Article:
|Publication number||US4837612 A|
|Application number||US 07/163,494|
|Publication date||Jun 6, 1989|
|Filing date||Mar 3, 1988|
|Priority date||Mar 3, 1988|
|Also published as||DE68915815D1, DE68915815T2, EP0331256A2, EP0331256A3, EP0331256B1|
|Publication number||07163494, 163494, US 4837612 A, US 4837612A, US-A-4837612, US4837612 A, US4837612A|
|Inventors||William G. Miller|
|Original Assignee||North American Philips Corporation|
|Export Citation||BiBTeX, EndNote, RefMan|
|Patent Citations (14), Non-Patent Citations (3), Referenced by (6), Classifications (7), Legal Events (6)|
|External Links: USPTO, USPTO Assignment, Espacenet|
1. Field of the Invention
The invention relates generally to color correction in television systems and more particularly to corrections of hue distortions due to non-standard decoding matrices in color television receivers and monitors.
2. Description of the Prior Art
The color information in color television signals, as broadcast, is contained in I and Q signals, the Q signal being transmitted on the same carrier but in quadrature with the I signal. Demodulation at the receiver differs for various receiver types. The I and Q components may be demodulated directly, or as color difference components, R-Y, B-Y, and G-Y, i.e. color difference signals may be derived. When, at the receiver, the color difference signals are demodulated to correspond as closely as possible to the corresponding values at the transmitter, the demodulated signals are referred to as standard color difference signals or standard chroma signals herein.
However, in current receiver design practice, the chroma signals, whether I and Q or color difference signals, are not demodulated to yield the standard signals, but, instead, are demodulated such that the Q signal is effectively decreased relative to the I signal. This is done to maintain more accurately reproduced flesh tones in the picture on the television screen. For receivers in which a demodulator directly furnishes the color difference signals, the hue error reduction is accomplished by choice of demodulation angles and gain ratios for the color difference components which result in an effective Q signal decrease. Chroma signals which have been modified in this manner, i.e. to maintain more uniformity in flesh tones, are herein referred to as modified chroma signals. Virtually all television receivers presently on the market have varying degrees of flesh tone correction, i.e. operate with modified chroma signals.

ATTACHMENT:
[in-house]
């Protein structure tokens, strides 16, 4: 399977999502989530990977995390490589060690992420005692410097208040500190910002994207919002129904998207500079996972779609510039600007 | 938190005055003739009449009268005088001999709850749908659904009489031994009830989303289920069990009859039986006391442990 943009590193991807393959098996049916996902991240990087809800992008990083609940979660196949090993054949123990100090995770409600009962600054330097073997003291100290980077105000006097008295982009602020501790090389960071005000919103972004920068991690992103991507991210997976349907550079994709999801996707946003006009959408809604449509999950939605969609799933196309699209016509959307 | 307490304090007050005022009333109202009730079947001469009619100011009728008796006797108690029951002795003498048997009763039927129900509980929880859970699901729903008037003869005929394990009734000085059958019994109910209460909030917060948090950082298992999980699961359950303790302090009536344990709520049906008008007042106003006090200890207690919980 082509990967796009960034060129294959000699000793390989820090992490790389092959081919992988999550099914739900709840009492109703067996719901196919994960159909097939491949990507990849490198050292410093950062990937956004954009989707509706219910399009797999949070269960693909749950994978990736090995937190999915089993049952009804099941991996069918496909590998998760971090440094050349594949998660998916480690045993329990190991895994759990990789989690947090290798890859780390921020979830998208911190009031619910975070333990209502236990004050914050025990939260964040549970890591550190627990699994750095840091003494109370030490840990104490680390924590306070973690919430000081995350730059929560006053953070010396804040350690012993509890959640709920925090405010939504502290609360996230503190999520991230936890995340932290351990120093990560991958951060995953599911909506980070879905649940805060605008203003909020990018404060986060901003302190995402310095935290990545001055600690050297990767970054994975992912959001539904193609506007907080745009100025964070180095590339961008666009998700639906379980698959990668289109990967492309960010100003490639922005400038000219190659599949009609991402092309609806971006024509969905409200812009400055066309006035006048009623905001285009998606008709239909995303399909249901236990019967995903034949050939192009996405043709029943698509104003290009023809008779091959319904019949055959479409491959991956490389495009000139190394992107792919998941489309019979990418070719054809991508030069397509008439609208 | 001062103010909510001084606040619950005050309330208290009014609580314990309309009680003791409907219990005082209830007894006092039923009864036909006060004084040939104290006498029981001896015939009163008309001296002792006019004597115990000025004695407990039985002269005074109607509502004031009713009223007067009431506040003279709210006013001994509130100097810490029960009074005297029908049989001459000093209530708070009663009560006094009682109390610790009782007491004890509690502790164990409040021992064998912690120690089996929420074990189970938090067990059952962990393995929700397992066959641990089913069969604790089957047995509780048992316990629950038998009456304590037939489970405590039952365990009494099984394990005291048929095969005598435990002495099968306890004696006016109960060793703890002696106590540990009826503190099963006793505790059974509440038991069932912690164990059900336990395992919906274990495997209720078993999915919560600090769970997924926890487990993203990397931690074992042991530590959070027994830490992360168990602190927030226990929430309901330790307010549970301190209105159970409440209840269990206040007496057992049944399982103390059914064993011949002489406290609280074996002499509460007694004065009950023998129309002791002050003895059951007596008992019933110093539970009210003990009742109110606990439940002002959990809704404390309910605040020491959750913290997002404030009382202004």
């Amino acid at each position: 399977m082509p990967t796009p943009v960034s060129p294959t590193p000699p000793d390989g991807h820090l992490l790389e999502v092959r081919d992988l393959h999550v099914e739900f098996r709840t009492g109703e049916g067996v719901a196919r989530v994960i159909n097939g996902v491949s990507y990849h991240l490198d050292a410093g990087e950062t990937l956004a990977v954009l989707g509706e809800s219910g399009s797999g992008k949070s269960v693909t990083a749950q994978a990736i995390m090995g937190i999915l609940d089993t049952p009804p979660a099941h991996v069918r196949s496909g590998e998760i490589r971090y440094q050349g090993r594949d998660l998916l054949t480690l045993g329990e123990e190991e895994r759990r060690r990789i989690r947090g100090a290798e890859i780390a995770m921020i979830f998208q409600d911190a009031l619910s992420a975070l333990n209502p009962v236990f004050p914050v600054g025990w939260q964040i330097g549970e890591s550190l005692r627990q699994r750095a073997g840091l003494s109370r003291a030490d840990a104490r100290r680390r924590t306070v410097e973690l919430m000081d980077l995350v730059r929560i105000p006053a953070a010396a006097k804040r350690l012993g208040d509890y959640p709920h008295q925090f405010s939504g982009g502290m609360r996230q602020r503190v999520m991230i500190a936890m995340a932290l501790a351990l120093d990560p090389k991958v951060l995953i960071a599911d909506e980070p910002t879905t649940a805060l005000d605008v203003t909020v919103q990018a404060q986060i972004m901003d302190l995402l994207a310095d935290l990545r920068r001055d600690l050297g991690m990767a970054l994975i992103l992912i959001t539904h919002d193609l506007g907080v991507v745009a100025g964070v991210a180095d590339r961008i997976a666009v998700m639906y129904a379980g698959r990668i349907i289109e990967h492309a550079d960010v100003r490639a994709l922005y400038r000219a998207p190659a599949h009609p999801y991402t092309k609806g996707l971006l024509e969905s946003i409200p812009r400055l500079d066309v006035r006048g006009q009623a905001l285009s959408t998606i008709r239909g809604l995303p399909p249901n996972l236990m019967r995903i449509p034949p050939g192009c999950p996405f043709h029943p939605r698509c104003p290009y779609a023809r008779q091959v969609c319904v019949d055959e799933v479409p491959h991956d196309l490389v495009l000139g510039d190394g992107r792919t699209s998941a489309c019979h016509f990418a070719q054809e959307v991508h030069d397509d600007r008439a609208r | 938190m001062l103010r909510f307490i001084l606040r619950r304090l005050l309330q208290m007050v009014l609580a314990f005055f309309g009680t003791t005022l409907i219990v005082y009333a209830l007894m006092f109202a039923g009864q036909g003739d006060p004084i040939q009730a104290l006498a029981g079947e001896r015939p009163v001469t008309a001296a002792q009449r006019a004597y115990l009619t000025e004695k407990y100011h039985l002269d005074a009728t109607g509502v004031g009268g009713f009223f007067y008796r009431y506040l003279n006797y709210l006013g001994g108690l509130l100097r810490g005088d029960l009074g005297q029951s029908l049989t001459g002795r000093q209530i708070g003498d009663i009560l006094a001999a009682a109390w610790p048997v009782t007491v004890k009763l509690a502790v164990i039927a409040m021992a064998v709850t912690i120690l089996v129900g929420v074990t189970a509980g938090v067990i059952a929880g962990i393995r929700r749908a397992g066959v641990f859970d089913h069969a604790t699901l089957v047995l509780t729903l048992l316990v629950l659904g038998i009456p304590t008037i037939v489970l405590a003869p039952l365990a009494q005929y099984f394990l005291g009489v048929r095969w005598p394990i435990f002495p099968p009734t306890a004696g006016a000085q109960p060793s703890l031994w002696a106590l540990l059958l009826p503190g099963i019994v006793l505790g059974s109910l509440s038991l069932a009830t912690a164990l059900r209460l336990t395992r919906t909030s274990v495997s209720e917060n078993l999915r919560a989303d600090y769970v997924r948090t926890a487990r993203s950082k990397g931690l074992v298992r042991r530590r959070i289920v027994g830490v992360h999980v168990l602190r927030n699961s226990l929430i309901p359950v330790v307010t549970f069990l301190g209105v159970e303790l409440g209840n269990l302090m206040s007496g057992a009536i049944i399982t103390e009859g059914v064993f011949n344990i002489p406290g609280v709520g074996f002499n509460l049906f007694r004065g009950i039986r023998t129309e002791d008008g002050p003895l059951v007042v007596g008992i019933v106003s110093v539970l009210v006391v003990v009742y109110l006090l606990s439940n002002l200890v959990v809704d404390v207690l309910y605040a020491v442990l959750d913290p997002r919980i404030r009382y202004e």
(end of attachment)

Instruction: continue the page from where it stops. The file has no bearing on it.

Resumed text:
The modification of the chroma signals described above has, however, an undesirable effect in that the modified B-Y signal is distorted from the standard value. This causes a bluish tinge which is particularly objectionable when viewed with picture components having a predominantly green hue, such as grass foliage.
It is an object of the present invention to retain the flesh tone modification accomplished by the nonstandard demodulation technique described above, while selectively correcting the simultaneously produced undesired hue modifications.
The present invention is a method for correcting undesired hue distortion in a video receiver generating modified red, green, and blue chroma signals for improved flesh tone presentation. In a first step, a first signal is generated when comparison of the modified red, green and blue chroma signals to each other indicates that the modified green chroma signal exceeds the other two. In response to the first signal, a correction signal is added to the blue chroma signal.
In a preferred embodiment, the amplitude of the correction signal corresponds to the difference in potential between the modified green chroma signal and the larger of the modified red and modified blue chroma signals.
The invention also comprises apparatus for carrying out the above method.
FIG. 1 is a plot of the output signals provided by a non-standard decoding matrix, illustrating thereon the gain ratios and demodulated angles for the three output signals.
FIG. 2 is a block diagram of a preferred embodiment for green hue distortion correction.
FIG. 3 is a circuit diagram of a preferred embodiment of the invention which is capable of performing the block functions of FIG. 2.
As mentioned above, the color information in a color television signal is transmitted as I and Q signals, the I and Q signals being based in turn on matrixed red, green, and blue primary signals. A luminance (Y) signal, which is a combination of the three chrominance signal (Y=0.30R+0.59G+0.11B) is also transmitted.